• The moon has been tidally locked to the Earth since, at least, the Heavy Bombardment period, some 3.8 billion years ago. This is evidenced by the differences between the near and far sides of the moon. Any impact upon the moon sufficiently large enough to alter its rotation, would likely destroy the moon. Commented Dec 2, 2016 at 22:03
• I read a page which said that the moon may have been tidally locked practically since it coalesced, and that it was even less round then than it is today. simulations suggest that it was more than 10 times closer and 10 times larger in the sky than it is today. i's unlikely that an impact could have ejected material more than 5 earth radii, i.e. 15 times closer than today. Commented Dec 3, 2016 at 3:56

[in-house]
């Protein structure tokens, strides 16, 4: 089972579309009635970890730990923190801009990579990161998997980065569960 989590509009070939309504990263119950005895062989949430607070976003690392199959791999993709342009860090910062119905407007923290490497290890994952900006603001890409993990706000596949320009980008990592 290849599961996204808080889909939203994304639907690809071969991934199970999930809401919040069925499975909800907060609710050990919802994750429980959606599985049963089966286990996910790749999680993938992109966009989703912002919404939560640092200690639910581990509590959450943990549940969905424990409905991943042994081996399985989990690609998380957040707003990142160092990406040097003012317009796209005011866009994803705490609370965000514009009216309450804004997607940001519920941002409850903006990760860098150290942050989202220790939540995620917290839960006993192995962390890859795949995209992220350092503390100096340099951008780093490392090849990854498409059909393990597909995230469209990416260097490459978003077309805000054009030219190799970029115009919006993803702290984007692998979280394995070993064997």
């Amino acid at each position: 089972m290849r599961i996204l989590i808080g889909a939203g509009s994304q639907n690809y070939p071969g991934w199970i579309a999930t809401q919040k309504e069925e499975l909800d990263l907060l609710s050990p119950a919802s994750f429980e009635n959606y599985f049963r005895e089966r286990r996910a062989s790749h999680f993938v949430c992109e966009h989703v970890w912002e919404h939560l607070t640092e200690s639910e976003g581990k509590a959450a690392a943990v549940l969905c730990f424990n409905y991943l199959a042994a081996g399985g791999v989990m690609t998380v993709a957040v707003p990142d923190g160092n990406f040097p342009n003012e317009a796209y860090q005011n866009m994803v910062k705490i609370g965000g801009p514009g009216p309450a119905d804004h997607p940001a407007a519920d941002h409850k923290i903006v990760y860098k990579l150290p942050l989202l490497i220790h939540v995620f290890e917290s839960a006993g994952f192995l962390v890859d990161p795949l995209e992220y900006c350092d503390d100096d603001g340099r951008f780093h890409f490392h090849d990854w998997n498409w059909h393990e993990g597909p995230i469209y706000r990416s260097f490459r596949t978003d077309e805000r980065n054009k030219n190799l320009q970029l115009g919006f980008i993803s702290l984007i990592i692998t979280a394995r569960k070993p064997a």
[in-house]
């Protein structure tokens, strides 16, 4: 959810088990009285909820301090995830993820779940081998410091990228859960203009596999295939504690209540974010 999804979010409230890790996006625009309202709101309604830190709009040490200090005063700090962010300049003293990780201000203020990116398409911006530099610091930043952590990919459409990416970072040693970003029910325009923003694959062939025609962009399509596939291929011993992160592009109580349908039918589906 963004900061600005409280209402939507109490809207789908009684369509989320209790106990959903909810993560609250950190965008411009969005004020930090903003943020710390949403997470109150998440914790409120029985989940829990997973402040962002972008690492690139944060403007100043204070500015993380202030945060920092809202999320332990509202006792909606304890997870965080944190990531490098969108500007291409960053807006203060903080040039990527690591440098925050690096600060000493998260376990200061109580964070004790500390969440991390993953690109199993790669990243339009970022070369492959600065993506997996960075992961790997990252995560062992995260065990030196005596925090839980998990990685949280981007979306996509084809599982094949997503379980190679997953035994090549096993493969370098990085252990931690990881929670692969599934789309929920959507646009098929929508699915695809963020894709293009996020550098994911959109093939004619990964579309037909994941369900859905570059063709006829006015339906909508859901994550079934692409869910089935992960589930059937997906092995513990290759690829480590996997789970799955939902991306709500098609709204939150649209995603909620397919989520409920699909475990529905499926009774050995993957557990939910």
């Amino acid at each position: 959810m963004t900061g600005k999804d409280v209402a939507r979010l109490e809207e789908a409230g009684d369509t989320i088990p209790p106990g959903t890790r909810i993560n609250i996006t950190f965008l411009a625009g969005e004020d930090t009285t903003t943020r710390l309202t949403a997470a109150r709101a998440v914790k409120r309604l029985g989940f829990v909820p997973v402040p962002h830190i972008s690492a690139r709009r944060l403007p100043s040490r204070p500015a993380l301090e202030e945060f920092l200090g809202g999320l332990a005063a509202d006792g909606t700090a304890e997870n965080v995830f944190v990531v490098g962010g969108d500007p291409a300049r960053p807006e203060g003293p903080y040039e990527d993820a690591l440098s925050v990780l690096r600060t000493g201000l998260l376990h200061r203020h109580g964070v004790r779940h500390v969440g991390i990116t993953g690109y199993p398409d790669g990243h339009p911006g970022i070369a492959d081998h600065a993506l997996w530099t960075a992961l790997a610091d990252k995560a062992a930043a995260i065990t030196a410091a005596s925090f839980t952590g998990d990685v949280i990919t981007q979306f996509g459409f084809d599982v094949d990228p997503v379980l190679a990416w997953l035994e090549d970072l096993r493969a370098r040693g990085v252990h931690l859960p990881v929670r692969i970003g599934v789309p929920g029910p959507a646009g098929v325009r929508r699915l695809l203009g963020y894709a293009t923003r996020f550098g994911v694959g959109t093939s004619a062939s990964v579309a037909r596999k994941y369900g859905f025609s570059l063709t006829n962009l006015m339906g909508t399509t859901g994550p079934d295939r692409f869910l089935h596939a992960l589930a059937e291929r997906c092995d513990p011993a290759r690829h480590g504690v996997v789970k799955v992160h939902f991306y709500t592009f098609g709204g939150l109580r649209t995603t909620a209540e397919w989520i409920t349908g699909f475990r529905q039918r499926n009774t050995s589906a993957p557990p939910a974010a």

The Moon indeed "wobbles" about in its orbit because it goes around the Earth in an ellipse and not a circle. From our point of view, it wobbles a little back and forth such that over a lunar cycle, we end up seeing about 59% of its surface. The effect is referred to as lunar libration. You can find a number of videos that show how the Moon looks to us over the course of a cycle.

• It really sounds like a Liberace album title! :) Commented Dec 2, 2016 at 11:48